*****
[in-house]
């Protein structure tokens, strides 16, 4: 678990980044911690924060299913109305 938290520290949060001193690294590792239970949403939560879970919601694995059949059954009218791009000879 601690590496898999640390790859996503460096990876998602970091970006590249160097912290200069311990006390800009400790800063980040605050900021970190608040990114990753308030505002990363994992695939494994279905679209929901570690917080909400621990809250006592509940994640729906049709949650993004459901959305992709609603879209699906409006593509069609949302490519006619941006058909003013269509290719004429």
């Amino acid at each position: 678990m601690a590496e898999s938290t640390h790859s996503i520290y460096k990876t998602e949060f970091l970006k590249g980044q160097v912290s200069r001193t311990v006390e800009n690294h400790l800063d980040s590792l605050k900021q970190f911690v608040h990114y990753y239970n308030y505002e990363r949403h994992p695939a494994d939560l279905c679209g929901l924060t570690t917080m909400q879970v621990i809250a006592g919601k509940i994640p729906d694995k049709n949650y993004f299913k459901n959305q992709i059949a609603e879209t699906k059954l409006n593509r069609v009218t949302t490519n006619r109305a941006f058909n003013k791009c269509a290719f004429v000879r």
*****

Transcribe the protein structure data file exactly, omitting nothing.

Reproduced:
[in-house]
């Protein structure tokens, strides 16, 4: 678990980044911690924060299913109305 938290520290949060001193690294590792239970949403939560879970919601694995059949059954009218791009000879 601690590496898999640390790859996503460096990876998602970091970006590249160097912290200069311990006390800009400790800063980040605050900021970190608040990114990753308030505002990363994992695939494994279905679209929901570690917080909400621990809250006592509940994640729906049709949650993004459901959305992709609603879209699906409006593509069609949302490519006619941006058909003013269509290719004429």
């Amino acid at each position: 678990m601690a590496e898999s938290t640390h790859s996503i520290y460096k990876t998602e949060f970091l970006k590249g980044q160097v912290s200069r001193t311990v006390e800009n690294h400790l800063d980040s590792l605050k900021q970190f911690v608040h990114y990753y239970n308030y505002e990363r949403h994992p695939a494994d939560l279905c679209g929901l924060t570690t917080m909400q879970v621990i809250a006592g919601k509940i994640p729906d694995k049709n949650y993004f299913k459901n959305q992709i059949a609603e879209t699906k059954l409006n593509r069609v009218t949302t490519n006619r109305a941006f058909n003013k791009c269509a290719f004429v000879r």